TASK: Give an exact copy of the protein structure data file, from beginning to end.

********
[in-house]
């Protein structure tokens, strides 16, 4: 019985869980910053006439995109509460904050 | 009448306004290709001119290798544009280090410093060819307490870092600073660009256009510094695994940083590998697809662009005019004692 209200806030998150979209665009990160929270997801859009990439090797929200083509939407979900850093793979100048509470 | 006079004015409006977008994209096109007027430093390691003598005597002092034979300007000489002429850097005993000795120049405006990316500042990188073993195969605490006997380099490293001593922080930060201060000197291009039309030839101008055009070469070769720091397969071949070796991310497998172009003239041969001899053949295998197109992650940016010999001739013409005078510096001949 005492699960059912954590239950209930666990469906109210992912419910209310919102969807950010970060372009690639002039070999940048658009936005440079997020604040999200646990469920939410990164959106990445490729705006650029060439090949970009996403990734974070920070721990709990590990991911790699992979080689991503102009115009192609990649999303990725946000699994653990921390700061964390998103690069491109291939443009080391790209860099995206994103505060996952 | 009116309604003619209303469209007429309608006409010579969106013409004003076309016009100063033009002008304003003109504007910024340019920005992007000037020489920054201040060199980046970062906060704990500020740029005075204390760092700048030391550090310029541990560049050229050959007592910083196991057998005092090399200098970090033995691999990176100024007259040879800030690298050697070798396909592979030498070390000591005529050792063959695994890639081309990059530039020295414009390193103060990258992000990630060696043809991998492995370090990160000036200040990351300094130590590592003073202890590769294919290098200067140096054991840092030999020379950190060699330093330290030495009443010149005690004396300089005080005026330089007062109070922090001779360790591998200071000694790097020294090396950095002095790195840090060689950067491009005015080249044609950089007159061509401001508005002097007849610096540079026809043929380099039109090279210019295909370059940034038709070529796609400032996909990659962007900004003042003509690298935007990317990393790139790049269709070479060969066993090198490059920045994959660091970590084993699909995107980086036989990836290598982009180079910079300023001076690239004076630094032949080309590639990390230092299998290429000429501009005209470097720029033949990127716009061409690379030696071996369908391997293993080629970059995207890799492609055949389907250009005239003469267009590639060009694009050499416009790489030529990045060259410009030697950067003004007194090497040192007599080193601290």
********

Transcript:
[in-house]
């Protein structure tokens, strides 16, 4: 019985869980910053006439995109509460904050 | 009448306004290709001119290798544009280090410093060819307490870092600073660009256009510094695994940083590998697809662009005019004692 209200806030998150979209665009990160929270997801859009990439090797929200083509939407979900850093793979100048509470 | 006079004015409006977008994209096109007027430093390691003598005597002092034979300007000489002429850097005993000795120049405006990316500042990188073993195969605490006997380099490293001593922080930060201060000197291009039309030839101008055009070469070769720091397969071949070796991310497998172009003239041969001899053949295998197109992650940016010999001739013409005078510096001949 005492699960059912954590239950209930666990469906109210992912419910209310919102969807950010970060372009690639002039070999940048658009936005440079997020604040999200646990469920939410990164959106990445490729705006650029060439090949970009996403990734974070920070721990709990590990991911790699992979080689991503102009115009192609990649999303990725946000699994653990921390700061964390998103690069491109291939443009080391790209860099995206994103505060996952 | 009116309604003619209303469209007429309608006409010579969106013409004003076309016009100063033009002008304003003109504007910024340019920005992007000037020489920054201040060199980046970062906060704990500020740029005075204390760092700048030391550090310029541990560049050229050959007592910083196991057998005092090399200098970090033995691999990176100024007259040879800030690298050697070798396909592979030498070390000591005529050792063959695994890639081309990059530039020295414009390193103060990258992000990630060696043809991998492995370090990160000036200040990351300094130590590592003073202890590769294919290098200067140096054991840092030999020379950190060699330093330290030495009443010149005690004396300089005080005026330089007062109070922090001779360790591998200071000694790097020294090396950095002095790195840090060689950067491009005015080249044609950089007159061509401001508005002097007849610096540079026809043929380099039109090279210019295909370059940034038709070529796609400032996909990659962007900004003042003509690298935007990317990393790139790049269709070479060969066993090198490059920045994959660091970590084993699909995107980086036989990836290598982009180079910079300023001076690239004076630094032949080309590639990390230092299998290429000429501009005209470097720029033949990127716009061409690379030696071996369908391997293993080629970059995207890799492609055949389907250009005239003469267009590639060009694009050499416009790489030529990045060259410009030697950067003004007194090497040192007599080193601290």